I was enjoying the Sunday paper, which I realize very few people even pick up nowadays much less read. I mainly have the paper delivered for the Sudoku High-Fives and Cryptoquips, myself. Though, I still briefly skim through the sections and read articles that catch my eye. So you could have considered me surprised when I skimmed the other sections of the paper and deciding after only a scant two or three articles that I was mainly disinterested, I found a blurb right next to my weekly Sudoku puzzle. The headline, “Museums on writers, vehicles, US wars will interest families” immediately caught my eye like nothing else had in the paper and I tossed my Sudoku aside for my later amusement. I had never heard of a museum for writers and knew at once that I had to read more.
At first glance, I was disappointed to see that the bit was only a paragraph long and thereby only granting a few precious inches to what I considered a momentous occasion. Then when I read those wonderous words I was even more disappointed. It only left me wanting more. It taunted and teased me with the information that there has never been a museum of this kind. This museum, unopened as of yet, will applaud our history and cultural influences as writers as a profession, highlight influential writers throughout the ages, and bring interest and life to writing through games and interactive exhibits. I began to drool only to find myself at the end of the paragraph. I read the paragraph over. And again. I saw, at last, it had a website for the museum at the top and my thirst was quenched, temporarily. My hunger abated and I instantly grabbed my laptop to slake my need.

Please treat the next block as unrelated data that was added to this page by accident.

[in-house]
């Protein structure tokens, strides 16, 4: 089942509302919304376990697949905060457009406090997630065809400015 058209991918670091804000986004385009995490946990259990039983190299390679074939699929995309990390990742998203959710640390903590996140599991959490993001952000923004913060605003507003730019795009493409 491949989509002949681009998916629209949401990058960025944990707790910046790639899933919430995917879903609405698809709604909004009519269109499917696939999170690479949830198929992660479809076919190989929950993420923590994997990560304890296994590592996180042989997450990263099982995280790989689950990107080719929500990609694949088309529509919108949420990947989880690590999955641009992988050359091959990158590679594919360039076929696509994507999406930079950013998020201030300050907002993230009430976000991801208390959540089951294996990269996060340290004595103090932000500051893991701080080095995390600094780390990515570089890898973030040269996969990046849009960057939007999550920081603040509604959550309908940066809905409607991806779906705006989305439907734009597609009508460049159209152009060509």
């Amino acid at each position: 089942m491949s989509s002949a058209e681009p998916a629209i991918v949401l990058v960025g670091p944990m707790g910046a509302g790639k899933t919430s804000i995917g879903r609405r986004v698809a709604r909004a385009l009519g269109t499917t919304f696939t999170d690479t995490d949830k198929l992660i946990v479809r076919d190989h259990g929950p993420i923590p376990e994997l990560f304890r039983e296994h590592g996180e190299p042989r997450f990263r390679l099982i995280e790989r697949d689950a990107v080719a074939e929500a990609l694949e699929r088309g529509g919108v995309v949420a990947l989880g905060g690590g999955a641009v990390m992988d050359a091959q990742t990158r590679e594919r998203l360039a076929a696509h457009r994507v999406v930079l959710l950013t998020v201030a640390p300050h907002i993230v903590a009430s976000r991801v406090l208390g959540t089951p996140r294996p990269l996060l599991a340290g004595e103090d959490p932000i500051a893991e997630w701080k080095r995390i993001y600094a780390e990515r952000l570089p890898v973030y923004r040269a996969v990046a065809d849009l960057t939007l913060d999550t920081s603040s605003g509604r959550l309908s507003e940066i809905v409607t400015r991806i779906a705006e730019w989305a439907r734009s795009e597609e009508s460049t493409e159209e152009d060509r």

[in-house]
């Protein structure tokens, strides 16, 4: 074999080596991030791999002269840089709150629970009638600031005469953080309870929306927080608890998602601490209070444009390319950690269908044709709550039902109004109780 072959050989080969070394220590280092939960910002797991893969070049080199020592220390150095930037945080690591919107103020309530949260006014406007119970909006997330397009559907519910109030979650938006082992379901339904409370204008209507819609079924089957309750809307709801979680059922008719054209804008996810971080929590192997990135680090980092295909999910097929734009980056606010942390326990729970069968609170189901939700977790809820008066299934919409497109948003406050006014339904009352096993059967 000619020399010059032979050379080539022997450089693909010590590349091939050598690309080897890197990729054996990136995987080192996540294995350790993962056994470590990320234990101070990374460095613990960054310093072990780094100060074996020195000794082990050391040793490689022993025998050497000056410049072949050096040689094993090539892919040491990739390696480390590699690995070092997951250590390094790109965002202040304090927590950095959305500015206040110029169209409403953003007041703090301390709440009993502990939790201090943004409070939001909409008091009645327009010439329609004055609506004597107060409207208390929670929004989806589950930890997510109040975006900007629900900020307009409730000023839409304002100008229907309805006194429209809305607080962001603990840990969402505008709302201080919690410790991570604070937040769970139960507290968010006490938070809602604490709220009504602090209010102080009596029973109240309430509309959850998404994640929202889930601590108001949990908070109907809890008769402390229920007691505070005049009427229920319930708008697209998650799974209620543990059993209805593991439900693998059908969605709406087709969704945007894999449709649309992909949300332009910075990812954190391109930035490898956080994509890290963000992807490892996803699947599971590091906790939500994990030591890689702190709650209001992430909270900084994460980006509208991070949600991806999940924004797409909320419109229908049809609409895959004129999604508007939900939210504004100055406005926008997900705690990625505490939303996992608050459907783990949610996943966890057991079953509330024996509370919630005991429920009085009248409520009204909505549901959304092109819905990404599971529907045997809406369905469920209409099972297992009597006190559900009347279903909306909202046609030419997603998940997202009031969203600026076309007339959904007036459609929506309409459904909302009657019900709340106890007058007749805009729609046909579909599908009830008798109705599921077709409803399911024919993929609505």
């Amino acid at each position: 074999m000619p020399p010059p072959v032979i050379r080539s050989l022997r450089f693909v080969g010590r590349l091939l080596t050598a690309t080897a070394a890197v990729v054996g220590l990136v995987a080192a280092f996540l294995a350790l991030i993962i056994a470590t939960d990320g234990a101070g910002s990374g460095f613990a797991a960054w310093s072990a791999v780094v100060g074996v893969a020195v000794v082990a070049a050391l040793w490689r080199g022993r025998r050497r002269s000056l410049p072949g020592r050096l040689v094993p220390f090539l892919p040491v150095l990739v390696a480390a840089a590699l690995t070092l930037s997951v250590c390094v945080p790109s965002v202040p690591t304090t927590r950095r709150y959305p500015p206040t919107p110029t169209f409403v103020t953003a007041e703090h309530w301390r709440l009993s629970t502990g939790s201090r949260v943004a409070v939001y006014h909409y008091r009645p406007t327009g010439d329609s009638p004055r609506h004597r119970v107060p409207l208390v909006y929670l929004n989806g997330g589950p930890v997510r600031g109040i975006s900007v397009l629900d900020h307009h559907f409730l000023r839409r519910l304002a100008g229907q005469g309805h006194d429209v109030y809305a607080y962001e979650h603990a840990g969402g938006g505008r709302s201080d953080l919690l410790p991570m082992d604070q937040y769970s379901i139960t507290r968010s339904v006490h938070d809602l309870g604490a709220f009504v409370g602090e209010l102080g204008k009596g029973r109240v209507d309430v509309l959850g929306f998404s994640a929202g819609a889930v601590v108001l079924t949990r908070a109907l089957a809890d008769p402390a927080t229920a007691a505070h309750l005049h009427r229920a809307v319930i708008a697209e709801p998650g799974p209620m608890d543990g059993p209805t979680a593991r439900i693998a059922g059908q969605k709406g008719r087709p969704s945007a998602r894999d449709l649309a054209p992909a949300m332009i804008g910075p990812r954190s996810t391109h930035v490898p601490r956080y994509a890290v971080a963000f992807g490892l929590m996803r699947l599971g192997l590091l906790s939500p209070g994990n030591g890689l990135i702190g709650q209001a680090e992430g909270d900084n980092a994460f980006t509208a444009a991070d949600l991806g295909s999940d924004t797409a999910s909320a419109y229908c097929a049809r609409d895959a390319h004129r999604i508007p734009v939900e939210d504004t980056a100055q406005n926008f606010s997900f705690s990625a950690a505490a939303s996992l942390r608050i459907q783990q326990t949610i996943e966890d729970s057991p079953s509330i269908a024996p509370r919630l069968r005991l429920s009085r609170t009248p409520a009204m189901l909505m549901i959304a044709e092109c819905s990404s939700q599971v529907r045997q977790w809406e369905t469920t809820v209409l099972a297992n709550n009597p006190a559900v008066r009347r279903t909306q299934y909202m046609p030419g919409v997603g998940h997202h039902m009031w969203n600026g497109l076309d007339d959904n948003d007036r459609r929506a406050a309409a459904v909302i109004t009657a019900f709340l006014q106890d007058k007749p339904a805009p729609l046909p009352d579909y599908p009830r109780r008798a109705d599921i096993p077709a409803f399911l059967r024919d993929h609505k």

After clicking relentlessly and scouring through every page on their site, I’m even more excited and planning a weekend adventure for my family to Chicago.
The section of the article I found in the Columbus Dispatch, originally of The Dallas Morning News by Lynn O’Rourke Hayes:
“American Writers Museum
Debuting in May, this first-of-its-kind-in-the-U.S. museum will shine a light on American writers and their influence on our history, culture and daily lives. Learn about the professional and personal practices of scribes including Mark Twain, Dr. Seuss and John Steinbeck. Exhibits decode the writing life and spur the creativity of budding wordsmiths through games and immersive opportunities. Also expect permanent exhibits, a kids gallery, films and readings for every age group.”